TennesseeTNTill Changed Or Revoked
TexasTXNo Expiration
UtahUT1 Year
VermontVTNo Expiration
VirginiaVATill Changed Or Revoked
WashingtonWA1 Year
West VirginiaWV1 Year
WisconsinWI5 Years
WyomingWYNo Expiration

Sales tax rates and use tax changes for July 2015

Sales tax rates – July 2015

Sales tax rates have changed in 20 states and Puerto Rico and there were 13 states with ZIP code changes in Zip2Tax products since June 2015. Sales and or use tax rates are changed in Alabama, Arkansas, Arizona, California, Colorado, Iowa, Illinois, Kansas, Louisiana, Minnesota, Missouri, New Mexico, Ohio, Oklahoma, South Dakota, Utah, Washington, and West Virginia.

In Alabama, tax rates changed for Cedar Bluff and Fairview.

In Arkansas, tax rates changed for El Dorado, Manila, Moorefield and Ouichita County.

In Arizona, tax rates changed for Graham County and the city of Marana.

In California, tax rates changed for the city of Weed.

In Colorado, tax rates changed for Georgetown.

In Georgia, tax rates changed for the counties of Muscogee and Whitfield.

In Iowa, tax rates changed for Lone Tree, Solon, Hills, Swisher and West Branch.

In Illinois, tax rates changed for Carbon Cliff, Carbondale, Coulterville, Crestwood, Deland, Elkville, Glenwood, Highwood, La Grange, Lyons, Montgomery, Morrison, Oglesby, Rantoul, Rock Falls, Toledo, Wadsworth, Westmont, and the counties of Calhoun, Greene, Jefferson, Jersey, Jo Davies, Knox, McDonough, Morgan, Perry, Piatt, Scott, White and Whiteside.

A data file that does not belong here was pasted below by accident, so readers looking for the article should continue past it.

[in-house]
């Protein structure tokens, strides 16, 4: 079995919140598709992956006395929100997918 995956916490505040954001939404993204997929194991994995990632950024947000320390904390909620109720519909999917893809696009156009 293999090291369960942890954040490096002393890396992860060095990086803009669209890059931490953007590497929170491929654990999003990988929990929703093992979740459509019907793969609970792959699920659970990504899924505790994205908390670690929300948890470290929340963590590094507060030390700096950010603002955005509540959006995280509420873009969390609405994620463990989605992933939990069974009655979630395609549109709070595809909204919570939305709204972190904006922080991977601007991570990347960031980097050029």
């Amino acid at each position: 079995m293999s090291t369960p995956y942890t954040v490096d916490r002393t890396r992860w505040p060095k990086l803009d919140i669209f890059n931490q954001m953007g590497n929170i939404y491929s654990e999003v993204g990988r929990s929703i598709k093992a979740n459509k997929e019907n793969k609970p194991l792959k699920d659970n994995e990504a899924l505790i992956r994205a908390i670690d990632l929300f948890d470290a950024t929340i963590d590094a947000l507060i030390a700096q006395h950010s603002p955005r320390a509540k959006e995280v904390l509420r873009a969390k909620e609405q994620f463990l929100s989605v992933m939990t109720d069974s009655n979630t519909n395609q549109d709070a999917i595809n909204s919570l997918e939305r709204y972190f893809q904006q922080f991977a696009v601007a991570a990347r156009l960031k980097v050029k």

In Kansas, the state rate changed and there were tax rates changes for Clifton, Hutchinson, Lyndon, Marquette, and the counties of Gove, Morton, and Nemaha.

In Louisiana, tax rates changed for Winn Parish, Claiborne Parish, and Calcasieu Parish.

In Minnesota, tax rates changed for Hubbard County.

In Missouri, tax rates changed for Cape Girardeau, Hold County, Lawrence County, Buffalo, California, Concordia, Hannibal and Saint Joseph.

In New Mexico, tax rates changed for the counties of Bernalillo, Chaves, Dona Ana, Luna, Roosevelt, San Miguel, Santa Fe, Sierra, Torrance, Valencia, and the cities of Artesia, Sliver City, and Kirtland.

In Ohio, tax rates changed for the county of Richland.

In Oklahoma, tax rates changed for Barnsdall, Castle, Clinton, Colbert, Commerce, Foster, Rattan, Vici and the counties of Custer and Cotton.

In Puerto Rico, the possession tax rate changed.

In South Dakota, tax rates changed for Columbia and Westport.

In Texas, tax rates changed for Garrett, Sandy Oaks and Kendleton.

In Utah, tax rates changed for Farmington.

In Washington, tax rates changed for Sequim TBD and Dayton TBD.

In West Virginia, tax rates changed for Bolivar, Charles Town, Charleston, Martinsburg, Milton, Nitro, Parkersburg, Ranson, Thomas, Vienna and Wheeling.

There were 13 states with ZIP code changes effective after June 2015 including Alabama, Arizona, California, Florida, Iowa, Kansas, Kentucky, Montana, North Carolina, Ohio, South Carolina, South Dakota, and Utah. A PDF document enumerating ZIP code additions and deletions can be made available upon request.

For June’s changes click here.

Angel Downs, Zip2Tax's ead tax researcher

Angel Downs, Zip2Tax’s lead tax researcher